Social aspects of golf
In the United States, golf is the unofficial sport of the business world. It is often said, in fact, that board meetings merely confirm decisions that are actually made on the golf course. For this reason, the successful conduction of business golf (which extends beyond merely knowing the game) is considered a useful business skill; many business schools include a "business golf" course. In other instances of golf used for business purposes, the sport of golf is used as a persuasive, elite pissing contest in which male-dominated businesses will spend unlimited amounts of money in order to help male executives to achieve a higher social higher in the office.
Golf is not inherently an expensive activity; the cost of an average round of golf is USD $36 , and the game is regularly enjoyed by over 26 million Americans and many more world-wide. In fact, most regions of the country feature public courses which strive to be affordable for the average golfer. But the perception of golf as a sport for the wealthy elite and country clubs as a haven for corrupt businessmen is common among many. Films such as Caddyshack perpetuate this belief. It is also probably fair to say that the snobbish attitude of many golf club patrons (and particularly members) cannot be denied.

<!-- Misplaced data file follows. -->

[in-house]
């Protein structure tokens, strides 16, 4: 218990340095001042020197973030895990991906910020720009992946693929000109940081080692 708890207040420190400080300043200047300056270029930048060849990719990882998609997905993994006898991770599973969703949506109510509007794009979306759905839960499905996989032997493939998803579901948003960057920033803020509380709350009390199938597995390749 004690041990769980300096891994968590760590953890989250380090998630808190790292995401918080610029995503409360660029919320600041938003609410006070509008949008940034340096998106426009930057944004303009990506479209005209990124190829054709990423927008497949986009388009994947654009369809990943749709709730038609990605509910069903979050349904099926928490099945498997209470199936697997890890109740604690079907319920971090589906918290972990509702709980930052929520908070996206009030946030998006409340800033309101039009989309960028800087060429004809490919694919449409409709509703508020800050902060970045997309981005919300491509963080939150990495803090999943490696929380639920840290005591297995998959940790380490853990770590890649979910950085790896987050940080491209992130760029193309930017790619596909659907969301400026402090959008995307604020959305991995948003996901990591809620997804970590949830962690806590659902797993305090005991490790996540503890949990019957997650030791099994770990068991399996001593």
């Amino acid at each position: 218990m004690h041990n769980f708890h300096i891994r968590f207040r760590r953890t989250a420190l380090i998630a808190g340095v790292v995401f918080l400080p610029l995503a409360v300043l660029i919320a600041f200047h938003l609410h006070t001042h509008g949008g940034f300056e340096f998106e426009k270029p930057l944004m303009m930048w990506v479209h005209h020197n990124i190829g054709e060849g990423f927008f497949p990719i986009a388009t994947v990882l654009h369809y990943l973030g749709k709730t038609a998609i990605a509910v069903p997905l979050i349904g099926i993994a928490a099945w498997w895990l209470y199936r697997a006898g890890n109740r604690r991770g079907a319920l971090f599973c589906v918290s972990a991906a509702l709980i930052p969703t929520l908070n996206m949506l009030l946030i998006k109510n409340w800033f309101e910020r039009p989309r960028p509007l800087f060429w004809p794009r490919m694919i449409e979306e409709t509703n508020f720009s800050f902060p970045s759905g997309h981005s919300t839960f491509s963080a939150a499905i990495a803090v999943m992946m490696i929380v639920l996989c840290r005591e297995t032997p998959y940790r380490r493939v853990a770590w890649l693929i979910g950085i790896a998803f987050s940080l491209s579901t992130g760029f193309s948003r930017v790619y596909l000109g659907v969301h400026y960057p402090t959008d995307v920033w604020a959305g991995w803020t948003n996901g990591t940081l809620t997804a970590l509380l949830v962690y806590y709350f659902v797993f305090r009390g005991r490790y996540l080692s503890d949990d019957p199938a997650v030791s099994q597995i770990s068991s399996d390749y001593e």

This being said the social status of better (and usually more expensive) equipment cannot be overlooked. In order to be outfitted with the latest equipment (including rather expensive clothing, shoes and gloves) one can end up spending quite a sum. Also, greens fees at some of the more picturesque and prestigious courses can be quite sizeable.
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